Hymn to the Golden CalfWe worship you, the Golden Calf. Not in a temple with incense and offerings, not in a mosque with hands held aloft, legs folded and eyes closed, not in a synagogue where the flames burns bright on the nine-handed candelabrum.
We worship you, the Golden Calf. Not in a temple with incense and offerings, not in a mosque with hands held aloft, legs folded and eyes closed, not in a synagogue where the flames burns bright on the nine-handed candelabrum. But in a forlorn, desolate place, fetid with decomposing human remains, where every scratch on the surface reveals skulls and bones and the surrounding is filled with shrill cries of tortured souls begging for mercy. For this is your temple, your place of worship.
There is also a polite way of paying homage to you. More humane, one might even say. Something that does not involve unsightly things and unbearable smell. Something that does not overpower the senses with guilt and remorse, if we have them at all. Like butchering a goat in one fell sweep of a khukuri instead of killing it slowly, cut by cut, and watching it writhe and go numb with pain while the blood gushes out of its body like water from a freshly dug geyser. Or, to be more precise, throwing a curtain over the whole incident and imagining, lying to oneself, that it did not take place at all.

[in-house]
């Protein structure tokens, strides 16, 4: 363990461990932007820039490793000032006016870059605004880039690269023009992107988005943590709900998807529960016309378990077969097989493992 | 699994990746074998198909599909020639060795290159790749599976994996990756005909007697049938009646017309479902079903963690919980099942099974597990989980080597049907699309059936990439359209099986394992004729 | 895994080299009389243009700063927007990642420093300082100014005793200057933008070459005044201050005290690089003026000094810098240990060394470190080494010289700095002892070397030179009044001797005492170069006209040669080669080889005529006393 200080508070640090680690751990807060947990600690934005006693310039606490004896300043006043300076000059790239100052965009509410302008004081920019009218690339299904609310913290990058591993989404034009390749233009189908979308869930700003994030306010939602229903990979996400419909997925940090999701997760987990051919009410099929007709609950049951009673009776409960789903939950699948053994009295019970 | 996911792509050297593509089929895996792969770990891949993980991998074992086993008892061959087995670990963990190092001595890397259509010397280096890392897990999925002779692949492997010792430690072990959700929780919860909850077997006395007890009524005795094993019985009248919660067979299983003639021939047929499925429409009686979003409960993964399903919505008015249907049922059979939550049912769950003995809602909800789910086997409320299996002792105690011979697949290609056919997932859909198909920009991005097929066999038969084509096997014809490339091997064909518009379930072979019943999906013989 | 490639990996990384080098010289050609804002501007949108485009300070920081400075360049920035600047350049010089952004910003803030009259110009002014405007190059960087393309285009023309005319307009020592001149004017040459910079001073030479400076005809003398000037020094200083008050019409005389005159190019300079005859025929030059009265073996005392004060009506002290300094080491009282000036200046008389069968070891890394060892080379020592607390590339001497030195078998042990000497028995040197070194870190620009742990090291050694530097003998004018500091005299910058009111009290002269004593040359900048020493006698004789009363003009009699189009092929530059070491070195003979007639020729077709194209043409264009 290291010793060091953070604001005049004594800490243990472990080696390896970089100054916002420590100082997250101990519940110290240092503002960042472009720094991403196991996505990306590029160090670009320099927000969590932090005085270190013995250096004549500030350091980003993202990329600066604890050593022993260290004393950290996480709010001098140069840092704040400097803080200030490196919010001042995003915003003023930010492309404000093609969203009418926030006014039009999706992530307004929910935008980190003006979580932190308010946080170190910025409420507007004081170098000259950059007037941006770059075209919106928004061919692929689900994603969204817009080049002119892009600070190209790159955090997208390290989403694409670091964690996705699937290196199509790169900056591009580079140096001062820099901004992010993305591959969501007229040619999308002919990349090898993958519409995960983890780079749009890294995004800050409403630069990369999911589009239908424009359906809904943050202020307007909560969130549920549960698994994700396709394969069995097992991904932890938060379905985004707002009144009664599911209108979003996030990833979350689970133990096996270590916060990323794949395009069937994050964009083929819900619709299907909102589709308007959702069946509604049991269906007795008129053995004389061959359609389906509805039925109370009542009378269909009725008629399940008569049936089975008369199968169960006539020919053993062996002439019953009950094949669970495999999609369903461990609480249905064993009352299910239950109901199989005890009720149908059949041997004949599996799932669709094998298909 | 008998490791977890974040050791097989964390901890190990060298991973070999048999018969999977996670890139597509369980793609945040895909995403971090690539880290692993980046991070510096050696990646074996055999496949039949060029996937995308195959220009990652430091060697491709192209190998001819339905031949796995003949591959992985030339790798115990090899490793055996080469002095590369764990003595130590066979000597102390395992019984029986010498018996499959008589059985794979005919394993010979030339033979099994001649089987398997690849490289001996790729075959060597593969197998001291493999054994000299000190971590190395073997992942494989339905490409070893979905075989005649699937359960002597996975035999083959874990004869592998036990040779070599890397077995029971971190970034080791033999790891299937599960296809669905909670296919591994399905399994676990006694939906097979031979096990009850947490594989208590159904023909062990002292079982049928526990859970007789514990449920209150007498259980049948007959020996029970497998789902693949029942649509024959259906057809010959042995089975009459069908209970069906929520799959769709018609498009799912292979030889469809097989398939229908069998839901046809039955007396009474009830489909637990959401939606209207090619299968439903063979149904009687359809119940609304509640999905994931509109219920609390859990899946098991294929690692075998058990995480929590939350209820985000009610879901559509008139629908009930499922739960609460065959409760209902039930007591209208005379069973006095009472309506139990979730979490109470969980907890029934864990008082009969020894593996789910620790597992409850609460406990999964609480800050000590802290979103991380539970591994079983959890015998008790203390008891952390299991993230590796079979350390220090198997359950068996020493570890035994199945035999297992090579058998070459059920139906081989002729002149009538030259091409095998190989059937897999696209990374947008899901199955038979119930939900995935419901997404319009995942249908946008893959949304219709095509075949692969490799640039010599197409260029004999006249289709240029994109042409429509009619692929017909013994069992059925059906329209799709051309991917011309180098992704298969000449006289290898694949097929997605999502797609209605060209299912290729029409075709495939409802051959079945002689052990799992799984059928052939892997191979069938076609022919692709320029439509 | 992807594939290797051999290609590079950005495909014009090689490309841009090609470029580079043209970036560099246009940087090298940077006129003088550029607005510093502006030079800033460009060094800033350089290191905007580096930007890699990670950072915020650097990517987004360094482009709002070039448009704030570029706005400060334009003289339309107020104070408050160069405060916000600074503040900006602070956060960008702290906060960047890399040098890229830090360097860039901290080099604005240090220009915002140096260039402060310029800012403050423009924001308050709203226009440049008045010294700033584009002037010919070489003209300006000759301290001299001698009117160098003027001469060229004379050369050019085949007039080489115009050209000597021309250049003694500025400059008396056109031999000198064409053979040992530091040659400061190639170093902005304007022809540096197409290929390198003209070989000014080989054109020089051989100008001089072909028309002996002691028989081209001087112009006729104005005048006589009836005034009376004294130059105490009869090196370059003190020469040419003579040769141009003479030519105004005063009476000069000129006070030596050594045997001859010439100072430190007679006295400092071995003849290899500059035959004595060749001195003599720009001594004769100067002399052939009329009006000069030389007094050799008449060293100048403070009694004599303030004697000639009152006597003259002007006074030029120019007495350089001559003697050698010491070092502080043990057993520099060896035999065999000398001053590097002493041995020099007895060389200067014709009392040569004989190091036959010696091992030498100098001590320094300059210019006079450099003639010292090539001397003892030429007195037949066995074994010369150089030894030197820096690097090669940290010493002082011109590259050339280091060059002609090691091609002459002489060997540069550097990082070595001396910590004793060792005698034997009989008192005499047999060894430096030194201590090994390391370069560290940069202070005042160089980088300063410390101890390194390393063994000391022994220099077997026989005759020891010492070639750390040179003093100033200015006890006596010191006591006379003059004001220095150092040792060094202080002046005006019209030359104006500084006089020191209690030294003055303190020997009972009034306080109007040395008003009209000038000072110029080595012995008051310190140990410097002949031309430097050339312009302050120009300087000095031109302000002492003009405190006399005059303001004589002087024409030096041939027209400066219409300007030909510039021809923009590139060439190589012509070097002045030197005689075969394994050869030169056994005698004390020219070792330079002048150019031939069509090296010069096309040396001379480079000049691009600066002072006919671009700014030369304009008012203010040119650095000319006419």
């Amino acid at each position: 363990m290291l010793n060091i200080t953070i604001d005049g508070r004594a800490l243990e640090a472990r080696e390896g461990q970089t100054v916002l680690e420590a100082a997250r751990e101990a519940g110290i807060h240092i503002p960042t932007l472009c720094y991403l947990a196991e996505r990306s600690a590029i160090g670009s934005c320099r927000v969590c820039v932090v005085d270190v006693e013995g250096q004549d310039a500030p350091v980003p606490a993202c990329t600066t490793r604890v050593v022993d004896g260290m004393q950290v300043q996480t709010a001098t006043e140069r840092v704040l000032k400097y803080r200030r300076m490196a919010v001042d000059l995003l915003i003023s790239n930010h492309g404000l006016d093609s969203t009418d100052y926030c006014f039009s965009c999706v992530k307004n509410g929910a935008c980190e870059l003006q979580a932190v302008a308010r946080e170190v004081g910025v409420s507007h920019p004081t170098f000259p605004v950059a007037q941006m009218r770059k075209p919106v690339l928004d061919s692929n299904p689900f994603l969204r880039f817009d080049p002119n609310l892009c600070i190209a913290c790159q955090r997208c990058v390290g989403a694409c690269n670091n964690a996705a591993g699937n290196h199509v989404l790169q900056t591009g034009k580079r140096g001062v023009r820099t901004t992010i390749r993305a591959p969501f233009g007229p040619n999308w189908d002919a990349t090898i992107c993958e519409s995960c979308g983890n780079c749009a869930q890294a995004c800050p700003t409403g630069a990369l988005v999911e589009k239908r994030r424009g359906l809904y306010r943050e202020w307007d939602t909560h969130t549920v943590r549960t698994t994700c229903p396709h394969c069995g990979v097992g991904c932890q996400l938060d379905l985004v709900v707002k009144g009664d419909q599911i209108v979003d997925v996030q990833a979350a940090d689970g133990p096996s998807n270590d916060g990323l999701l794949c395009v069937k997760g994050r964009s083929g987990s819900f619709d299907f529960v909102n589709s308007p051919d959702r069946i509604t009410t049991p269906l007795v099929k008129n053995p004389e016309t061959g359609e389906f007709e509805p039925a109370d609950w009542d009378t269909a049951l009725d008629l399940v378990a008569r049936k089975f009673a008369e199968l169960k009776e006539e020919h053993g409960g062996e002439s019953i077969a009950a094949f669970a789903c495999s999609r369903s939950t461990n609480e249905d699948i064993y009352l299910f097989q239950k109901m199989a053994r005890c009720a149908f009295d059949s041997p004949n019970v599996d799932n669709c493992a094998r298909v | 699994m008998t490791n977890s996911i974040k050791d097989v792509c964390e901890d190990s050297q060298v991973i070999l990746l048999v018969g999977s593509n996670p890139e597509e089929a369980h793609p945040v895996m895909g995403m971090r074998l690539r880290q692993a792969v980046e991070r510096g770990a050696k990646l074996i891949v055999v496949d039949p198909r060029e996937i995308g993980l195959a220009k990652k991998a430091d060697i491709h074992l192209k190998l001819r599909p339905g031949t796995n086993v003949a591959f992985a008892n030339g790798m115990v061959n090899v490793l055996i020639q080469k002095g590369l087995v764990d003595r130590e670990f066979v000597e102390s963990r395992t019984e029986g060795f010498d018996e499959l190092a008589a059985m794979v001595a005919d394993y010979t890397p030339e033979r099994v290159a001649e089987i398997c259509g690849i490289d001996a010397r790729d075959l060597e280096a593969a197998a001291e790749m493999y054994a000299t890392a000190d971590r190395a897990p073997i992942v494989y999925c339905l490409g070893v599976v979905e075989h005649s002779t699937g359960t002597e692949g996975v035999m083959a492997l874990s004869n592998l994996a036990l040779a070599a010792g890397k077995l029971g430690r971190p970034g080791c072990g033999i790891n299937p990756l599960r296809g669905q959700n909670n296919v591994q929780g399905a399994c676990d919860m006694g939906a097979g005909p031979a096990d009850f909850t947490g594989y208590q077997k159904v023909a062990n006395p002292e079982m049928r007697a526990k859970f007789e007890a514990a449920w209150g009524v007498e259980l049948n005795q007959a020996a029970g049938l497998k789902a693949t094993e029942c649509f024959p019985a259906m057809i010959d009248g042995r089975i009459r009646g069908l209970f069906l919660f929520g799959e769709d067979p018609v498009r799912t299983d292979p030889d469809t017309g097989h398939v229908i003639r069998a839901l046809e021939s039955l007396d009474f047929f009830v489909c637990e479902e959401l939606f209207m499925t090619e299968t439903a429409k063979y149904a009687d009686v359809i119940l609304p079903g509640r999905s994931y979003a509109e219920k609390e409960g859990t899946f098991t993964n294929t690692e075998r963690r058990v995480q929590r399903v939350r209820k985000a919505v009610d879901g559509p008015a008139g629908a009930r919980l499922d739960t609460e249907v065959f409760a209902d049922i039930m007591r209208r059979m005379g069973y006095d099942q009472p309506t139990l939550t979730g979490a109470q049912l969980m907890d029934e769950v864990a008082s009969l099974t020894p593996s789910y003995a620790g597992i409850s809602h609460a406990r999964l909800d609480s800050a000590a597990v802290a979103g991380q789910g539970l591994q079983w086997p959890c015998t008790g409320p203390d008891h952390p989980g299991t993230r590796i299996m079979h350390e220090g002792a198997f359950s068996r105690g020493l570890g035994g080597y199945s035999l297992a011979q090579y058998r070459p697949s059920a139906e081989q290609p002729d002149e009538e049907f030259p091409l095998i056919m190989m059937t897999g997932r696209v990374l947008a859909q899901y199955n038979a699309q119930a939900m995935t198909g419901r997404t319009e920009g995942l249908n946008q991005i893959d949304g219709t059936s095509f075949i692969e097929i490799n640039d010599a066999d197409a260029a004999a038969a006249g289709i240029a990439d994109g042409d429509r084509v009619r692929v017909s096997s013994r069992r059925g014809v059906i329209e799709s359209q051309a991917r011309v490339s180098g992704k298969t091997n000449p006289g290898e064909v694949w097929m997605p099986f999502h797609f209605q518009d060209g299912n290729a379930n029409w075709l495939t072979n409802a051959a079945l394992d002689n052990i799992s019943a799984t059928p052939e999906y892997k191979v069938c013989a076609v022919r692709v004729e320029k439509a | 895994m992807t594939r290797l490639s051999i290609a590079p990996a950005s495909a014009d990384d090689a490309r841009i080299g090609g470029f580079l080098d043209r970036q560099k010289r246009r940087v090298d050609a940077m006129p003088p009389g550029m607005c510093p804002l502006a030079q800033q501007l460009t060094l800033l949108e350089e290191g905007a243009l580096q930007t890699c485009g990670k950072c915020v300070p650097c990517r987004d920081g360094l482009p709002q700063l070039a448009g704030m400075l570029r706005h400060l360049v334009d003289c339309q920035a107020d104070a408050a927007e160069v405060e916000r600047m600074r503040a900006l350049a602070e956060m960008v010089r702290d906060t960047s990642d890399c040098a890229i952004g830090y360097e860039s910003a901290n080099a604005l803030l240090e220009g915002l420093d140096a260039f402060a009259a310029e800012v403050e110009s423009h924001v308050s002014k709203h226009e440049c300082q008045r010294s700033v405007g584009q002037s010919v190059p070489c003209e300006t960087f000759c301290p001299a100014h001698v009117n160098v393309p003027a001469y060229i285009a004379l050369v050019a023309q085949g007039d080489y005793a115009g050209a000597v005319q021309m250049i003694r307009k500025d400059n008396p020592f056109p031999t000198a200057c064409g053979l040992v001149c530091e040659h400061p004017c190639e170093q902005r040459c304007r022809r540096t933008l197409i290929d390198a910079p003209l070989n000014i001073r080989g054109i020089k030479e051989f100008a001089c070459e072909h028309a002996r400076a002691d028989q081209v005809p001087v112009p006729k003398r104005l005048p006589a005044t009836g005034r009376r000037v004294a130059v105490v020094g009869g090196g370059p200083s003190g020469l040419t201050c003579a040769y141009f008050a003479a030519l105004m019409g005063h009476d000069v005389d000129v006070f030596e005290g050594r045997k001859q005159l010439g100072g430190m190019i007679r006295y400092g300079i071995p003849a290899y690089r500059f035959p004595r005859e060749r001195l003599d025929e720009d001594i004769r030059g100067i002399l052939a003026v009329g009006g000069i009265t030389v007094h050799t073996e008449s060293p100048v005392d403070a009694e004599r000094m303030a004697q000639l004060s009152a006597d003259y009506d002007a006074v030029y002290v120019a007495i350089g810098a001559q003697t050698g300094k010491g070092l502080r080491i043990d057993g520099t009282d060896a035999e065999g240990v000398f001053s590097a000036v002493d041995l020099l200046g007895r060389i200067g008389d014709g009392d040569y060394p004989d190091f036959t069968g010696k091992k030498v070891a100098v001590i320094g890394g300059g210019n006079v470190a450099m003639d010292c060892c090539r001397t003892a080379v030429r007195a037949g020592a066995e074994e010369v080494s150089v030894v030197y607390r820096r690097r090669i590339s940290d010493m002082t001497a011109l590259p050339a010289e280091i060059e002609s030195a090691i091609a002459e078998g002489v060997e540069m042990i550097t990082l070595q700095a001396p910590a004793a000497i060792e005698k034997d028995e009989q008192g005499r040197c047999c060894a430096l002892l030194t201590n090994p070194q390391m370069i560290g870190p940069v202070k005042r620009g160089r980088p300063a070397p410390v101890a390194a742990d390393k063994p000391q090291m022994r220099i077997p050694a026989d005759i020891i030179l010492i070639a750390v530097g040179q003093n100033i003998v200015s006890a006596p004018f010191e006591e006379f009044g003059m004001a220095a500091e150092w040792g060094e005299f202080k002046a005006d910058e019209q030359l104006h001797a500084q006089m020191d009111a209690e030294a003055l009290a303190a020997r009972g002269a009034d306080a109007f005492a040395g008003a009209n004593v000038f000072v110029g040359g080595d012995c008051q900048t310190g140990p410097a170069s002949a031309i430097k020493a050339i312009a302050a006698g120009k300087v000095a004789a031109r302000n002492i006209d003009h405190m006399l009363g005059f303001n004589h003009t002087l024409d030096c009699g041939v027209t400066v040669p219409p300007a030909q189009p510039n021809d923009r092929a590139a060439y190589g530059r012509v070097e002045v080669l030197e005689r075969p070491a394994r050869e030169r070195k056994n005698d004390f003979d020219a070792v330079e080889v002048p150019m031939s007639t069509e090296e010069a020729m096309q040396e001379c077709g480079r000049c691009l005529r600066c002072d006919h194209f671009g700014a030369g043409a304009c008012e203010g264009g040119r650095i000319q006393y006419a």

We have mastered that art as well. In the past, we kowtowed before the kings and princes, riding white horses and dressed in shining armours, as they marched proudly beaming with joy in victory parades after conquering lands and killing people. ‘Unification’, we called it.
We bent and bowed at the sight of despots and tyrants laughing in their dark dungeons and cavernous, iron-clad prisons, living in their marble palaces with crystal chandeliers and silken rugs— ‘oligarchs,’ we called them.
Later, when it was finally our turn, we aligned ourselves with the high priests who could worship you with utmost reverence in broad daylight, all the while pretending not to. Magicians they were. We forgot what it was to be humans, scolded and spat upon each other, looted and plundered among ourselves and mercilessly bulldozed those who were weak and helpless, all the while singing songs of the glory of the people: ‘democracy’ we call it now.
How could we forget you? You were the reason all this happened in the first place.
With your blessing, we have overcome the limitations of being a human being. There is no laughing, crying or empathising anymore, just straightforwardcommunication. There are no friends now, just contacts; no regrets but failures; no love, just business; no lives, just numbers. The war cry of marauding hordes does not trouble us anymore. The shrieks and screams of those forced under their swords do not awaken our conscience.
No, we are not the descendents of the captives who dragged huge boulders across desert sands to make mighty mausoleums for forgotten kings and queens. We have nothing to do with those who worked day and night to erect the Great Wall while having archers point arrows at them.The blood of the black slaves who harvested gold for their masters and were rewarded with whiplash, hunger and death does not flow in our veins.
They were an entirely different species altogether, aliens who descended on our planet thousands of years ago to perform their drama. Back then, the world was their stage and they were just… actors. All that remains of them is a foggy, imprecise memory.
So set us forth in your path so that we can continue to pay our obeisance to you, with guns blazing and bombs going off instead of the chiming of the bell and beating of the drum. Blood shall replace water at your altar and flesh shall be thy bread.